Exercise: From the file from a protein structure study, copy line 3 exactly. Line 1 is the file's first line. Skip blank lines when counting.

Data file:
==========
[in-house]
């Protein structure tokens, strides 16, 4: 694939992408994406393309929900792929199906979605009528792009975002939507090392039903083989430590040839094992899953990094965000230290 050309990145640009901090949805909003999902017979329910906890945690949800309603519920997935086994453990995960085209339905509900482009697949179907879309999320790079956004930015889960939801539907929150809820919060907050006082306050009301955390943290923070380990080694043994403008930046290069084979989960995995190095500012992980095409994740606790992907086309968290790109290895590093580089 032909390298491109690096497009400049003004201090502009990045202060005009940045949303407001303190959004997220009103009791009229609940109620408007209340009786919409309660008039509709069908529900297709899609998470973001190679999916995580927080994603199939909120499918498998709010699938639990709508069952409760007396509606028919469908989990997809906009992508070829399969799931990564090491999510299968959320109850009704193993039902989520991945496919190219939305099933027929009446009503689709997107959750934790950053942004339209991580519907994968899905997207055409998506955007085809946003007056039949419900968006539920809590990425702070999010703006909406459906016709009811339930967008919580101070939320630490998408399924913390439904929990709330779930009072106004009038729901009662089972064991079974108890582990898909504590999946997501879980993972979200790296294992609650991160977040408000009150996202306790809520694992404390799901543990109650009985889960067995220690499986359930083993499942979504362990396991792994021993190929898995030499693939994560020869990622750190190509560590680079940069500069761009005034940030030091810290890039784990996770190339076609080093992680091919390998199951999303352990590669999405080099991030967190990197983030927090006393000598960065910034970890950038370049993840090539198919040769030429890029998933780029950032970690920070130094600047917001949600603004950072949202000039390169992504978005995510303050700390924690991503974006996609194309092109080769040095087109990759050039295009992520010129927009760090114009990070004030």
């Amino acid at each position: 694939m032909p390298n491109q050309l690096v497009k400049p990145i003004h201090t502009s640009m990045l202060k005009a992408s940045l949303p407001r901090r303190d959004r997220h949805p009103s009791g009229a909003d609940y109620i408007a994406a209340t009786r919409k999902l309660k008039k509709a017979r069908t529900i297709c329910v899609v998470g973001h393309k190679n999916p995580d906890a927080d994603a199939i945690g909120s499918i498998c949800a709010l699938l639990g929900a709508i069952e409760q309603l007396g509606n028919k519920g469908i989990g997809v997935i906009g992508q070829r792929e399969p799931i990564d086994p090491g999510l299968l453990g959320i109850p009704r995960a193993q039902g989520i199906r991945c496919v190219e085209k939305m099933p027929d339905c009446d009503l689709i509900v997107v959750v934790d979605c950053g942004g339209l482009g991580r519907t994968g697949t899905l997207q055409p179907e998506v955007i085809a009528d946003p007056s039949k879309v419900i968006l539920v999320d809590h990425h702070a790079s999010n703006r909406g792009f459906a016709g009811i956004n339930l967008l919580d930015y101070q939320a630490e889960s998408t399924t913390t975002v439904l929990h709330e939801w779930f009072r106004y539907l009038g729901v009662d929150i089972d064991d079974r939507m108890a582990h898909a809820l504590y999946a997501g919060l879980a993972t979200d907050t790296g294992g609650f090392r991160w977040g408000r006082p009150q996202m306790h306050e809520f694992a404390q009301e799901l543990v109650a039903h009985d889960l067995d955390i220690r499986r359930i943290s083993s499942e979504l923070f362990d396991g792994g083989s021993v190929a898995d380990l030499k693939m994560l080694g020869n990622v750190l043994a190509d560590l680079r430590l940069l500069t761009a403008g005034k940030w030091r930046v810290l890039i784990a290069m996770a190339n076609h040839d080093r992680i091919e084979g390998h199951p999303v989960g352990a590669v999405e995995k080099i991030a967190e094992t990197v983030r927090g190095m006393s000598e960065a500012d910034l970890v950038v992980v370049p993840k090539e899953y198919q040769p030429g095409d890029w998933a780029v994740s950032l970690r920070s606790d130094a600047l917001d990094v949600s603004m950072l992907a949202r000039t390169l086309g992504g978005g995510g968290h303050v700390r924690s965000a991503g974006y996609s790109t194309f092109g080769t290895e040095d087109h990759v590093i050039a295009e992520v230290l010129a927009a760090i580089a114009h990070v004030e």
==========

């Amino acid at each position: 694939m032909p390298n491109q050309l690096v497009k400049p990145i003004h201090t502009s640009m990045l202060k005009a992408s940045l949303p407001r901090r303190d959004r997220h949805p009103s009791g009229a909003d609940y109620i408007a994406a209340t009786r919409k999902l309660k008039k509709a017979r069908t529900i297709c329910v899609v998470g973001h393309k190679n999916p995580d906890a927080d994603a199939i945690g909120s499918i498998c949800a709010l699938l639990g929900a709508i069952e409760q309603l007396g509606n028919k519920g469908i989990g997809v997935i906009g992508q070829r792929e399969p799931i990564d086994p090491g999510l299968l453990g959320i109850p009704r995960a193993q039902g989520i199906r991945c496919v190219e085209k939305m099933p027929d339905c009446d009503l689709i509900v997107v959750v934790d979605c950053g942004g339209l482009g991580r519907t994968g697949t899905l997207q055409p179907e998506v955007i085809a009528d946003p007056s039949k879309v419900i968006l539920v999320d809590h990425h702070a790079s999010n703006r909406g792009f459906a016709g009811i956004n339930l967008l919580d930015y101070q939320a630490e889960s998408t399924t913390t975002v439904l929990h709330e939801w779930f009072r106004y539907l009038g729901v009662d929150i089972d064991d079974r939507m108890a582990h898909a809820l504590y999946a997501g919060l879980a993972t979200d907050t790296g294992g609650f090392r991160w977040g408000r006082p009150q996202m306790h306050e809520f694992a404390q009301e799901l543990v109650a039903h009985d889960l067995d955390i220690r499986r359930i943290s083993s499942e979504l923070f362990d396991g792994g083989s021993v190929a898995d380990l030499k693939m994560l080694g020869n990622v750190l043994a190509d560590l680079r430590l940069l500069t761009a403008g005034k940030w030091r930046v810290l890039i784990a290069m996770a190339n076609h040839d080093r992680i091919e084979g390998h199951p999303v989960g352990a590669v999405e995995k080099i991030a967190e094992t990197v983030r927090g190095m006393s000598e960065a500012d910034l970890v950038v992980v370049p993840k090539e899953y198919q040769p030429g095409d890029w998933a780029v994740s950032l970690r920070s606790d130094a600047l917001d990094v949600s603004m950072l992907a949202r000039t390169l086309g992504g978005g995510g968290h303050v700390r924690s965000a991503g974006y996609s790109t194309f092109g080769t290895e040095d087109h990759v590093i050039a295009e992520v230290l010129a927009a760090i580089a114009h990070v004030e």